Coleslaw – or slaw, for short – is a fantastically versatile side dish. Composed primarily of finely sliced ribbons of red and/or white cabbage, slaw is able to adopt and absorb any flavours successfully, usually to delicious effect. For me, however, white cabbage slaw always has an “Asian” feel about it – my apologies for the generalisation. This Asian Sesame Seed Slaw, for instance, benefits greatly from the presence of just a little sesame oil, a sprinkling of toasted sesame seeds and a pinch of chilli flakes. Seasoned similarly, it makes the perfect accompaniment to almost any noodle dish, but also as a fresh dish alongside a curry.
Slaw is a staple of our weekly menu. Quick to make and devastatingly flavoursome, it makes a mouthwatering side dish and filling, frugal and nutritious lunch when stuffed inside a pita bread, or accompanied by a portion of rice. If you’ve seen my recipes for Spiced Red Cabbage Slaw or Winter Red Cabbage Slaw, you’ll know that it never gets boring either; change up those flavours… experiment to your heart’s content.
As with other coleslaws, the key to achieving success is to make sure everything is very fine and crunchy. Your cabbage should be fresh and, if possible, a mandolin should be used – but watch those fingers! Remember to season liberally; being heavy handed with flavour when it comes to recipes like this goes an awfully long way. Most of all? Tuck in and enjoy for lunch or dinner.
Want to know what to do with your slaw? Check out my recipe for Pork and Apple Burgers…
Asian Sesame Seed Slaw
- ½ a white cabbage, very finely sliced
- 1 red onion, finely sliced
- 2 carrots, grated
- 3 tbsp sesame seeds
- 1 tbsp sesame oil
- 1 tsp chilli flakes
- ½ tsp salt
- Mix together the cabbage, onion and carrots together in a large mixing/serving bowl.
- Gently toast the sesame seeds until lightly browned – be careful not to leave them unwatched as they could become bitter.
- Add the sesame seeds and other remaining ingredients to the vegetables and combine thoroughly. The slaw will last in the fridge for up to 3 days, if covered.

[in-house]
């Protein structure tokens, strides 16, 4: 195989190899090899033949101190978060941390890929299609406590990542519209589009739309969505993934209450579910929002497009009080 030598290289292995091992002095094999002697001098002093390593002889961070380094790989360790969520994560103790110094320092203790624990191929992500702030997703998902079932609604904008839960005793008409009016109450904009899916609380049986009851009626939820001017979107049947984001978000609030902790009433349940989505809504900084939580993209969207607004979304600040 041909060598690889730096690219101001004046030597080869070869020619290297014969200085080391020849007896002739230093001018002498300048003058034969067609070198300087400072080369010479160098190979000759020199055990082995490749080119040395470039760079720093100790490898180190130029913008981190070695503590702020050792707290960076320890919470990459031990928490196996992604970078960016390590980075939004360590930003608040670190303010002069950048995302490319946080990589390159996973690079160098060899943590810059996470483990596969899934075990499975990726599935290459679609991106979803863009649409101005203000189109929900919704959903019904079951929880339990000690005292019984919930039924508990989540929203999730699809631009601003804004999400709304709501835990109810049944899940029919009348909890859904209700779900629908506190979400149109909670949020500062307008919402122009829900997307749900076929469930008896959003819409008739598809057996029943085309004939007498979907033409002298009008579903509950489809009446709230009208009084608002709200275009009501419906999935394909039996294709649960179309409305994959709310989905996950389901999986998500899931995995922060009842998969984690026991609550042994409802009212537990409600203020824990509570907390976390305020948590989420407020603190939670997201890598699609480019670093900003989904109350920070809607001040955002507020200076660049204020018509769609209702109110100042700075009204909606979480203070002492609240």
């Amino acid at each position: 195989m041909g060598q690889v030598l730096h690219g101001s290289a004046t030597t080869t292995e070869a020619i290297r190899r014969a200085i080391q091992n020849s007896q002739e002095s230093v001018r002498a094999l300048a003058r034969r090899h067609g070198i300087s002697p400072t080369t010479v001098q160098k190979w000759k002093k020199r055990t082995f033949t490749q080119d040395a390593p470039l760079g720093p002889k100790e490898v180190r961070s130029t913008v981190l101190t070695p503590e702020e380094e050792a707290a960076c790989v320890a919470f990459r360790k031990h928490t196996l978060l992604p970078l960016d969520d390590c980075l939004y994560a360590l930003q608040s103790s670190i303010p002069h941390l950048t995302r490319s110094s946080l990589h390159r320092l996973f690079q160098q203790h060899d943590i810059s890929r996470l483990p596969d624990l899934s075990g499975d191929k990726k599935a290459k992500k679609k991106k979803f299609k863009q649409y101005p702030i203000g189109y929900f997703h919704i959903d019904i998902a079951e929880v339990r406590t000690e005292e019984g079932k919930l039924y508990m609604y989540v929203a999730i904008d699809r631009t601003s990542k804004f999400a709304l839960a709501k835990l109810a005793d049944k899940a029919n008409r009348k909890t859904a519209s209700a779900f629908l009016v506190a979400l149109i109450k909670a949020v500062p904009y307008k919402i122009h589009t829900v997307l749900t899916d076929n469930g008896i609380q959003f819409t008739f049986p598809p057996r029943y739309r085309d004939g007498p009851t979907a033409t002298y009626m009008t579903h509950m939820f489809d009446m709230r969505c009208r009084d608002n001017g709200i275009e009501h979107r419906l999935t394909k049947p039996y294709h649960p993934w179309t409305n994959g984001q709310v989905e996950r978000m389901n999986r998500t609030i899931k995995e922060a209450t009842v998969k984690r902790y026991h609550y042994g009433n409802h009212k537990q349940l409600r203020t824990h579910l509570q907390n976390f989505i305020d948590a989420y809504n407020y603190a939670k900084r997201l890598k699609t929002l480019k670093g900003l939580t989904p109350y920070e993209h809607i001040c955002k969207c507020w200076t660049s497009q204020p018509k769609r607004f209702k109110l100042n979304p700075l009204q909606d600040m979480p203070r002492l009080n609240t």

Cost: Like my other slaw recipes, this Asian Sesame Seed Slaw is incredibly inexpensive – it’s only a few vegetables after all! Indeed, you could easily prepare it for as little as 75p – it lasts for 2-3 days in the fridge too!
22 replies on “Asian Sesame Seed Slaw”
in Thailand they might add some slivered, slightly underripe mango and a handful of tiny dried shrimp too. I will mess with this recipe tonight. Thanks.
That’s a delicious idea! I’ll have to change things up a little.
This is a wonderful slaw recipe. Love the flavor of sesame seed oil and I know it will be delicious with cabbage. We eat quite a bit of slaw too. I’ll make it this weekend!
Thank you – I hope you enjoyed it!
This sounds tasty – love the idea of sesame in there 🙂 nice to see you posting!
Thank you; I’ve been so busy recently. Hard to get everything done!
Looks gorgeous and I love sesame oil. In fact, am just packing to move house and have come across 3 bottles in the cupboard so I need to use more of it!
Blimey; you have quite to back-log!
Love this, but wonder that no ‘tasteless’ oil or acidulating ingredient appeared in the recipe . . . 🙂 ! Sesame oil at its best [and I use it most days] has such a ‘limited amount’ usage!!
I love adding sesame oil to coleslaw – totally changes the flavour. So good!
Oil is a must from me; far less interesting without.
sounds absolutely yummy!! and I love the little Staub dish – is it porcelain or cast iron?
Porcelain; they were an absolute bargain and I love them!
I will certainly try this next salad that I make !
I’ve just prepared our evening meal , so I’m ” vegged” out at the moment . Ratatouille tonight !
Fantastic! I love vegetables. I hope you tried this 🙂
Oh, my favorite! This is an annual summer dish in my kitchen. Pretty sure I’ve already made it more than a handful of times over the past couple of months. It’s the perfect side to fish tacos or really any fresh summer meal!
I’m always making slaw, at least two batches a week. IT’s a flat favourite.
Very nice! I think sesame has been under-appreciated and under utilized.Great job!
OH it definitely have. I always use it when I’m making a slaw.
Just wondering if it would be better to add sesame seeds as and when serving the slaw , to keep their little crunch .
Jus browsing , looks good interesting up to now thank you , Debbie
Sesame oil is my most favorite oil. I am so much looking forward to your recipe!